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Heyland D.K.,Queens University | Heyland D.K.,Clinical Evaluation Research Unit
Current Opinion in Clinical Nutrition and Metabolic Care

Purpose of Review: In the past year, there have been a few large-scale trials of nutrition support in the critical care setting that have produced negative results and have challenged certain assumptions. The purpose of this study is to review those current trials and illustrate key methodological points that should help with the interpretation of these trials, and inform the design of critical care nutrition trials of artificial nutrition in the future. Recent Findings: Many recent and historical randomized trials of nutrition support in the ICU setting fail to consider which patients may benefit the most from artificial nutrition support (nutrition risk assessment) and longer-term outcomes such as return to physical function and health-related quality of life. Summary: Future trials of nutrition support in the ICU, such as the TOP UP study, should include only 'high-risk' patients and should evaluate a broader range of outcomes than traditional ICU outcomes (28-day mortality, ventilator-free days, organ failure-free days, etc.). In the meantime, efforts to improve delivery of energy and protein to critically ill patients, such as with the enhanced protein-energy provision via the enteral route feeding protocol, are warranted. © 2013 Wolters Kluwer Health | Lippincott Williams & Wilkins. Source

Elke G.,University of Kiel | Felbinger T.W.,Neuperlach Medical Center | Heyland D.K.,Clinical Evaluation Research Unit
Nutrition in Clinical Practice

Early enteral nutrition (EN) is consistently recommended as first-line nutrition therapy in critically ill patients since it favorably alters outcome, providing both nutrition and nonnutrition benefits. However, critically ill patients receiving mechanical ventilation are at risk for regurgitation, pulmonary aspiration, and eventually ventilator-associated pneumonia (VAP). EN may increase these risks when gastrointestinal (GI) dysfunction is present. Gastric residual volume (GRV) is considered a surrogate parameter of GI dysfunction during the progression of enteral feeding in the early phase of critical illness and beyond. By monitoring GRV, clinicians may detect patients with delayed gastric emptying earlier and intervene with strategies that minimize or prevent VAP as one of the major risks of EN. The value of periodic GRV measurements with regard to risk reduction of VAP incidence has frequently been questioned in the past years. Increasing the GRV threshold before interrupting gastric feeding results in marginal increases in EN delivery. More recently, a large randomized clinical trial revealed that abandoning GRV monitoring did not negatively affect clinical outcomes (including VAP) in mechanically ventilated patients. The results have revived the discussion on the role of GRV monitoring in critically ill, mechanically ventilated patients receiving early EN. This review summarizes the most recent clinical evidence on the use of GRV monitoring in critically ill patients. Based on the clinical evidence, it discusses the pros and cons and further addresses whether GRV is a dead marker or still alive for the nutrition management of critically ill patients. © 2014 American Society for Parenteral and Enteral Nutrition. Source

Cahill N.E.,Queens University | Dhaliwal R.,Clinical Evaluation Research Unit | Day A.G.,Kingston General Hospital | Jiang X.,Clinical Evaluation Research Unit | Heyland D.K.,Clinical Evaluation Research Unit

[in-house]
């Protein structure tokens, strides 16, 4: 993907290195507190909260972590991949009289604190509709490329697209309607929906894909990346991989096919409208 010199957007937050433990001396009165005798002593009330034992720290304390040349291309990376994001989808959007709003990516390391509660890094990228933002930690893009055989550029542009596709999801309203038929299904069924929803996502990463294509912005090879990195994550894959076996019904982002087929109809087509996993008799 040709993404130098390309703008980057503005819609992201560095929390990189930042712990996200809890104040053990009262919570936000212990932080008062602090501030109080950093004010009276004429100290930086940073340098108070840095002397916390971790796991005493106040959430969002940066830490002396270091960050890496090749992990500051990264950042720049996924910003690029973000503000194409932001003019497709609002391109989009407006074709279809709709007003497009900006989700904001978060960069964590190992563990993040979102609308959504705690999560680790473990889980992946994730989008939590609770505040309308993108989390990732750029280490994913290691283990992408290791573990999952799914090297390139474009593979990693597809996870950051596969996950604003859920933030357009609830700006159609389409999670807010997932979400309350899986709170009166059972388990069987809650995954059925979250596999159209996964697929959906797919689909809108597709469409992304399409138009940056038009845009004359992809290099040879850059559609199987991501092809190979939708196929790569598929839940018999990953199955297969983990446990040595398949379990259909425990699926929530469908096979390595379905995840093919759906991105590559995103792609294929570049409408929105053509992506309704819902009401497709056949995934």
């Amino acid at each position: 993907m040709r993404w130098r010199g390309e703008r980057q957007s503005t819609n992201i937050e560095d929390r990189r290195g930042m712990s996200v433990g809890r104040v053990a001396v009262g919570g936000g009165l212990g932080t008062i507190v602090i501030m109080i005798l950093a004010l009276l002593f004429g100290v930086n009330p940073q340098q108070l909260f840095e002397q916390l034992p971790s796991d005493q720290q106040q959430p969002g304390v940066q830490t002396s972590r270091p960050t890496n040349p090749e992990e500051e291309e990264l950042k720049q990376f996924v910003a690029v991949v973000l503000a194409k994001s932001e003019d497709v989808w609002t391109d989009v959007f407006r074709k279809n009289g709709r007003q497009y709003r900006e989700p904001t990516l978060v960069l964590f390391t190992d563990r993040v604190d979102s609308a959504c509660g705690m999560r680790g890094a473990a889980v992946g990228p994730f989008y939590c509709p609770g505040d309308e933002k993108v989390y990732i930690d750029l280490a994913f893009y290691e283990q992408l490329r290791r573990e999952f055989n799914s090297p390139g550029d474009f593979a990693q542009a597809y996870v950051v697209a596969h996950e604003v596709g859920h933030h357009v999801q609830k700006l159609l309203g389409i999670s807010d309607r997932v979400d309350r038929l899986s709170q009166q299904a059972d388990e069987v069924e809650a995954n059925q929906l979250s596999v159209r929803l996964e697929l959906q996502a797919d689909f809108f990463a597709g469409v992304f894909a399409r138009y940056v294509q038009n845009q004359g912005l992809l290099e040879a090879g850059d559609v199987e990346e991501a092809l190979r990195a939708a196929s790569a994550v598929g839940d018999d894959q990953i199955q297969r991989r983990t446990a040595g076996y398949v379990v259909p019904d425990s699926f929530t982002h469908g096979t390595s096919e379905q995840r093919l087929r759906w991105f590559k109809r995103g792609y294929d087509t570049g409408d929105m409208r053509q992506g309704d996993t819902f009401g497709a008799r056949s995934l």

Critical Care Medicine

Objective: To describe current nutrition practices in intensive care units and determine "best achievable" practice relative to evidence-based Critical Care Nutrition Clinical Practice Guidelines. Design: An international, prospective, observational, cohort study conducted January to June 2007. Setting: One hundred fifty-eight adult intensive care units from 20 countries. Patients: Two-thousand nine-hundred forty-six consecutively enrolled mechanically ventilated adult patients (mean, 18.6 per site) who stayed in the intensive care unit for at least 72 hrs. Interventions: Data on nutrition practices were collected from intensive care unit admission to intensive care unit discharge or a maximum of 12 days. Measurements and Main Results: Relative to recommendations of the Clinical Practice Guidelines, we report average, best, and worst site performance on key nutrition practices. Adherence to Clinical Practice Guideline recommendations was high for some recommendations: use of enteral nutrition in preference to parenteral nutrition, glycemic control, lack of utilization of arginine-enriched enteral formulas, delivery of hypocaloric parenteral nutrition, and the presence of a feeding protocol. However, significant practice gaps were identified for other recommendations. Average time to start of enteral nutrition was 46.5 hrs (site average range, 8.2-149.1 hrs). The average use of motility agents and small bowel feeding in patients who had high gastric residual volumes was 58.7% (site average range, 0%-100%) and 14.7% (site average range, 0%-100%), respectively. There was poor adherence to recommendations for the use of enteral formulas enriched with fish oils, glutamine supplementation, timing of supplemental parenteral nutrition, and avoidance of soybean oil-based parenteral lipids. Average nutritional adequacy was 59% (site average range, 20.5%-94.4%) for energy and 60.3% (site average range, 18.6%-152.5%) for protein. Conclusions: Despite high adherence to some recommendations, large gaps exist between many recommendations and actual practice in intensive care units, and consequently nutrition therapy is suboptimal. We have identified "best achievable" practice that can serve as targets for future quality improvement initiatives. Copyright © 2010 by the Society of Critical Care Medicine and Lippincott Williams & Wilkins. Source